From Babbel to Livemocha, online language learning softwares are hundreds. Just keep in mind that they can be more useful in the early stages of your learning experience, and that the improvement of some skills (speaking above all) can be slower than the one you could get with a standard lesson.
8. Install Google Chrome plugins
For ones using Google Chome, there are some interesing plugins than can be helpful:
• Language Immersion for Chrome: this software translates words randomly from the website you are reading. You are allowed to set an immersion level in order to control the number of translated words.
• Instant Translate: online dictionary and live translation of any word on a window without moving away from that webpage.
• Lingua.ly: useful for improving your vocabulary while reading online. The plugin collects the words that you don’t understand in order to let you review them later. Furthermore, it gives you a list of contents for reading practice.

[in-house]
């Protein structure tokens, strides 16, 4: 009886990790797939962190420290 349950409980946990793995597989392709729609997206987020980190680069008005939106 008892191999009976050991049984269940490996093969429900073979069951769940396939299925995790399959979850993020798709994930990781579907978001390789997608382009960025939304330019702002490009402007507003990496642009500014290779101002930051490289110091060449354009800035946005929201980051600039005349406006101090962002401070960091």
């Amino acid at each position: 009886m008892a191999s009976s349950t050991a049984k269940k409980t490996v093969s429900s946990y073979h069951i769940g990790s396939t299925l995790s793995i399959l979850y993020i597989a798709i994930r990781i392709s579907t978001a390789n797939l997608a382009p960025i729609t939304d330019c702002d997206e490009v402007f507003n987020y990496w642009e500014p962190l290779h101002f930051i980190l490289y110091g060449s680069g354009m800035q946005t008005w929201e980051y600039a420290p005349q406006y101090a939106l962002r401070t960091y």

9. Take online tests and exercises
Usually exercises and tests are tailored on live classes, and their presence on the web doesn’t guarantees that they are good online materials. Anyway, you can always use them to reinforce your grammar and your vocabulary, particularly in addition to the other strategies presented above. We have our own collection of Italian Language tests and exercises, but here you can find a comprehensive list of online materials that you might find useful.
10. Keep track of events in your city or region
Make it live! Italian cultural institutes periodically organize events all around the world to promote Italian language and culture. Keep track of those event by joining your city’s ICC’s newsletter and turn your online experience in a full Italian experience (you might also get the opportunity to find scholarships for studying Italian in Italy!).